Rapidly rising volumes in eCommerce businesses make room for more fraud, and many, if not all, eCommerce merchants are familiar with the challenges it brings. The problem with friendly fraud is that the more eCommerce flourishes, the more legitimate customers begin pushing the boundaries of what is considered legitimate shopping activity, and eCommerce retailers must adapt to more complex fraudulent activity. Friendly fraud eats at businesses from the inside, as it is perpetuated by the same “good” customers merchants try to attract, rather than fraudsters. 

What is friendly fraud? 

Friendly fraud is chargeback fraud, committed when a customer makes a legitimate purchase and then asks for their money back. Instead of requesting a refund from the merchant, friendly fraudsters contact the bank directly. As a result of the chargeback, the customer often receives their money back before the merchant gets a chance to look into the reasoning. 

Consumers may commit friendly fraud for a variety of reasons, claiming they did not make the transaction, or that they didn’t receive the purchased merchandise, it arrived damaged, they received the wrong item – and the list goes on.

2022 01 Fraud Academy Friendly Fraud@2x

Types of friendly fraud 

Accidental

  • Misunderstanding: A customer forgets they made the purchase. It could also be due to confusion – some customers are unaware of the difference between a refund and a chargeback, and assume a chargeback is just another acceptable way to get a refund. 
  • Family Fraud: A family member makes a purchase – a child using a parent’s credit card, for example, or a spouse using their partner’s card – without the cardholder’s knowledge.

Intentional

  • Buyer’s Remorse: A customer regrets making a purchase, but doesn’t want to or is unable to return the purchase or cancel the service.
  • Liar-Buyer: A cardholder intentionally takes advantage of the chargeback process. The liar-buyer could be the customer who has either accidentally or deliberately filed for a chargeback in the past and had it work seamlessly, so they continue to do so.  
  • Item-Not-Received (INR): A customer claims they didn’t receive a purchased item, and instead of contacting the merchant in order to either have that item reshipped or receive a refund for it, he or she bypasses the merchant and goes directly to the bank to file a chargeback.

While no type of friendly fraud is actually considered “friendly,” some forms can be viewed as honest mistakes while others are more deliberate actions. In the case of liar-buyer or INR fraud, for example, customers intentionally use the ease of chargebacks to their advantage, essentially cyber-shoplifting. Through INR abuse, customers claim they never received their order and then bypass the merchant to file a chargeback directly with the bank. When they do contact the merchant for a refund, it’s considered a policy abuse tactic.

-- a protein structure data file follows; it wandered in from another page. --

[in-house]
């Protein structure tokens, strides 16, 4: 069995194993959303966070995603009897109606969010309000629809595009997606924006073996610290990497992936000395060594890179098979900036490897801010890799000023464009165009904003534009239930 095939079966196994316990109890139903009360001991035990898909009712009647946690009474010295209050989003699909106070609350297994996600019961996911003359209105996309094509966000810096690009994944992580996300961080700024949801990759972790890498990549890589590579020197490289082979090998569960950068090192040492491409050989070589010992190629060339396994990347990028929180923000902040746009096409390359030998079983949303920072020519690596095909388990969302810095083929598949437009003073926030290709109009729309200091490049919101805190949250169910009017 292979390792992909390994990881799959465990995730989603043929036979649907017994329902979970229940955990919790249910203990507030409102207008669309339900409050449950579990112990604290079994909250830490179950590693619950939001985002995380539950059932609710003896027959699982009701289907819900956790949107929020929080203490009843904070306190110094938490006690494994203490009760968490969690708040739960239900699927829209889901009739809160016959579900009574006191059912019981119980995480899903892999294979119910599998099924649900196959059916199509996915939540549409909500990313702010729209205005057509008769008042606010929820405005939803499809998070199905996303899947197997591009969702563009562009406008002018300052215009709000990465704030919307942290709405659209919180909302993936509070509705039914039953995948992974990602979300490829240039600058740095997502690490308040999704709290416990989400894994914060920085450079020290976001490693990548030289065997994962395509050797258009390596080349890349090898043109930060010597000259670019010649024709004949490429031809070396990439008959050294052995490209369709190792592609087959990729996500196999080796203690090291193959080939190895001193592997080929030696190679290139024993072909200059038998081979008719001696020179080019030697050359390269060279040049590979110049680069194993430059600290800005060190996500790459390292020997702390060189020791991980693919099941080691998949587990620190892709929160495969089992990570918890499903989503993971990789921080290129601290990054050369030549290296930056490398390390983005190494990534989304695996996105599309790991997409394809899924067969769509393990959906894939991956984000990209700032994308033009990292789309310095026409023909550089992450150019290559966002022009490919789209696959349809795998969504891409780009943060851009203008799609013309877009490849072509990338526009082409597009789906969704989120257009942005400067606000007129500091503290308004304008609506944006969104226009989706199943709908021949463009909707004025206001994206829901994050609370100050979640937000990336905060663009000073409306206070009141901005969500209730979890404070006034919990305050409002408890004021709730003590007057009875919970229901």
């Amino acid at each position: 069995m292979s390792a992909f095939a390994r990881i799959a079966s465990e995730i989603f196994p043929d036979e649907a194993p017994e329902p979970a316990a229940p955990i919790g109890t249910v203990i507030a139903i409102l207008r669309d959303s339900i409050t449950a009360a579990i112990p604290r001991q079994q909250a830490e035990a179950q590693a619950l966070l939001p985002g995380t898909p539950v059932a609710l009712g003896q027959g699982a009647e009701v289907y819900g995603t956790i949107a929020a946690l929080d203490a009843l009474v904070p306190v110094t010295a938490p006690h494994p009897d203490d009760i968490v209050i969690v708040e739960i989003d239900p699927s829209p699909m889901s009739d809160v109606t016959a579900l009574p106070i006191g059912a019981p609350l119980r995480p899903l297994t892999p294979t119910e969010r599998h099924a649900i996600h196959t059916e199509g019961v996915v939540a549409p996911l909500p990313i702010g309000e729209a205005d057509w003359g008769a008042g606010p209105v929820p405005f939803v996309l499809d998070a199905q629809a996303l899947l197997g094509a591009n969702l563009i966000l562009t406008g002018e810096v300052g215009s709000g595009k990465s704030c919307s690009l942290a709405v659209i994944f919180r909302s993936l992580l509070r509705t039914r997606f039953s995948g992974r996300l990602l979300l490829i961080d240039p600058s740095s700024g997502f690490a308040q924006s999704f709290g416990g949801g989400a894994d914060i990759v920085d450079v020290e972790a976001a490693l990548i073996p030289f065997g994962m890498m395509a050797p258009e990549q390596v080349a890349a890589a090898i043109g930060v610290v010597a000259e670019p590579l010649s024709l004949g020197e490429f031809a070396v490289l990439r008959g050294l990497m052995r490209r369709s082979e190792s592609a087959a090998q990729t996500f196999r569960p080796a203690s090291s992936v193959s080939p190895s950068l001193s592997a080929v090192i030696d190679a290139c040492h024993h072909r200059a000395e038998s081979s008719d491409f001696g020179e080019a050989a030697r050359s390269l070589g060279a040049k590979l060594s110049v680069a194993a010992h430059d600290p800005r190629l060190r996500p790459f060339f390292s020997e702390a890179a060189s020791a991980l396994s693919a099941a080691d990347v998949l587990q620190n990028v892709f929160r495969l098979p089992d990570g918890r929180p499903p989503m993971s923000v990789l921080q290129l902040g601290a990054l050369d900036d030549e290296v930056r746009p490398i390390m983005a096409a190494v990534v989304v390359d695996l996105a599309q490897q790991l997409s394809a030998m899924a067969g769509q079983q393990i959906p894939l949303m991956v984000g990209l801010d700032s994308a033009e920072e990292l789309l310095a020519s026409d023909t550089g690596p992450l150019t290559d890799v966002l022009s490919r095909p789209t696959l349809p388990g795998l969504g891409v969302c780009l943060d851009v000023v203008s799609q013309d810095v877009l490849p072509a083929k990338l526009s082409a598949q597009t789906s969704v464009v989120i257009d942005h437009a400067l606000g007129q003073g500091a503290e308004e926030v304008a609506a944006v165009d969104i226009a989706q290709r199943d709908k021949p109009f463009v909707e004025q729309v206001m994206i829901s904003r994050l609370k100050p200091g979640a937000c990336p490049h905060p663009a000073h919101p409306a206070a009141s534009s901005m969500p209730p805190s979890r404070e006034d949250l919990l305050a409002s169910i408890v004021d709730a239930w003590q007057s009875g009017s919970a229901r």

How friendly fraud affects eCommerce merchants 

Unfortunately, friendly fraud is more than just a problem of lost merchandise – while losing out on perfectly good inventory is a major setback, merchants are also left with having to cover the costs of shipping, processing, and chargeback and representment fees. 

Friendly fraud is also sometimes referred to as chargeback fraud, for which merchants are faced with chargeback and representment fees. An abundance of chargebacks leaves merchants with having to figure out which to dispute, if any, and manually separating the fraudulent chargebacks from the legitimate ones is a walk on the tightrope. Merchants must provide sufficient and compelling evidence that the customer did, in fact, authorize the purchase. But, like most things in business, the chargeback dispute process takes up time and money in investigating and gathering information.

Friendly fraud prevention

Friendly fraud is difficult to prevent because it appears after the fact. While many types of fraud happen, and can be caught, before checkout, friendly fraud only occurs post-checkout, which leaves merchants in the dark until it’s perhaps too late. 

Adding customers with repeat offenses to a “customer deny list” is a good first step to eliminating friendly fraud from eCommerce businesses – but there are smarter ways for merchants to prevent new friendly fraudsters from popping up. Merchants should consider implementing a fraud prevention solution that makes data-based decisions, known as a chargeback guarantee

A chargeback guarantee solution helps merchants accept more orders and stop friendly fraudsters in their tracks while providing frictionless checkout for customers making legitimate transactions, all without the risk of costly chargebacks. By covering all chargebacks related to unauthorized card activity or stolen financial information, merchants can avoid a negative impact on their revenue with the assurance that the solution takes on fraud liability.